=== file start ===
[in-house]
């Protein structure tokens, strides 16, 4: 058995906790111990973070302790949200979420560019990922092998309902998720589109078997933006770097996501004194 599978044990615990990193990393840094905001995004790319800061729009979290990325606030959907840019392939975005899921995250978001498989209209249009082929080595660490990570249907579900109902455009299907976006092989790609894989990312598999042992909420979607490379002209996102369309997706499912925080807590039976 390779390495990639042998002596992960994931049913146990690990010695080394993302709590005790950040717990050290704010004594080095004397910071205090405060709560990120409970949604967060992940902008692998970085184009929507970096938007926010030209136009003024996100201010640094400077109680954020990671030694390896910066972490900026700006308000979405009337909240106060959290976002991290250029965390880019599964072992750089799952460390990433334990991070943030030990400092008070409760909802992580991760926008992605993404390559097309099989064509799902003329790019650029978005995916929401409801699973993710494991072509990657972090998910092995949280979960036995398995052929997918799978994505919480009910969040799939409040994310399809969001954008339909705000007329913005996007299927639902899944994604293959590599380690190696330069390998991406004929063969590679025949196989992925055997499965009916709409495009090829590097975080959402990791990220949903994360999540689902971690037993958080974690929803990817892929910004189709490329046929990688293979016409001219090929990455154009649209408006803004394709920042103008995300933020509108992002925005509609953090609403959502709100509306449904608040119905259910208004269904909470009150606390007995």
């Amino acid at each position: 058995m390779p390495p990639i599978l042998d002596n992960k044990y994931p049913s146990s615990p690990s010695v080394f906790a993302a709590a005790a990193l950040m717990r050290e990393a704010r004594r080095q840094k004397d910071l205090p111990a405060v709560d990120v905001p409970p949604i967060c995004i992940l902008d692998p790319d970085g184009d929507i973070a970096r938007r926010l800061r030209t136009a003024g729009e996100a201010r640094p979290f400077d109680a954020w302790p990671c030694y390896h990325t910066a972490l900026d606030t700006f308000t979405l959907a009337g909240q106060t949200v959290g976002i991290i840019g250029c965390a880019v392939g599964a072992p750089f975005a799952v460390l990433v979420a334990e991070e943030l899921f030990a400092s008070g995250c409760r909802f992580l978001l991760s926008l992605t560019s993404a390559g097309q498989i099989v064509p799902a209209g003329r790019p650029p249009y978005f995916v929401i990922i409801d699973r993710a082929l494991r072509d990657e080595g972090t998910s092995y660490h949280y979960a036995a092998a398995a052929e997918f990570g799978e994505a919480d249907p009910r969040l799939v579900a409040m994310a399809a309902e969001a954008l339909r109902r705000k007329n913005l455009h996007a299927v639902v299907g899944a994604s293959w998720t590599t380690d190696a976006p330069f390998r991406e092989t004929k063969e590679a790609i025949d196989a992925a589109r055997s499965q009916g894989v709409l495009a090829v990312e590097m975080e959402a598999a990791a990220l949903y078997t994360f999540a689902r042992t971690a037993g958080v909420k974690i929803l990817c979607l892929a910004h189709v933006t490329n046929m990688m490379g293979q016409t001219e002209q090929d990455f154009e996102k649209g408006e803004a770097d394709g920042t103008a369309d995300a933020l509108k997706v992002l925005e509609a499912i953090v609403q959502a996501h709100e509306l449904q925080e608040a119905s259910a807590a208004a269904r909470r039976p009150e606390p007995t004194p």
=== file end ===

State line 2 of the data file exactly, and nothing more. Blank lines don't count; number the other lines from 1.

């Protein structure tokens, strides 16, 4: 058995906790111990973070302790949200979420560019990922092998309902998720589109078997933006770097996501004194 599978044990615990990193990393840094905001995004790319800061729009979290990325606030959907840019392939975005899921995250978001498989209209249009082929080595660490990570249907579900109902455009299907976006092989790609894989990312598999042992909420979607490379002209996102369309997706499912925080807590039976 390779390495990639042998002596992960994931049913146990690990010695080394993302709590005790950040717990050290704010004594080095004397910071205090405060709560990120409970949604967060992940902008692998970085184009929507970096938007926010030209136009003024996100201010640094400077109680954020990671030694390896910066972490900026700006308000979405009337909240106060959290976002991290250029965390880019599964072992750089799952460390990433334990991070943030030990400092008070409760909802992580991760926008992605993404390559097309099989064509799902003329790019650029978005995916929401409801699973993710494991072509990657972090998910092995949280979960036995398995052929997918799978994505919480009910969040799939409040994310399809969001954008339909705000007329913005996007299927639902899944994604293959590599380690190696330069390998991406004929063969590679025949196989992925055997499965009916709409495009090829590097975080959402990791990220949903994360999540689902971690037993958080974690929803990817892929910004189709490329046929990688293979016409001219090929990455154009649209408006803004394709920042103008995300933020509108992002925005509609953090609403959502709100509306449904608040119905259910208004269904909470009150606390007995």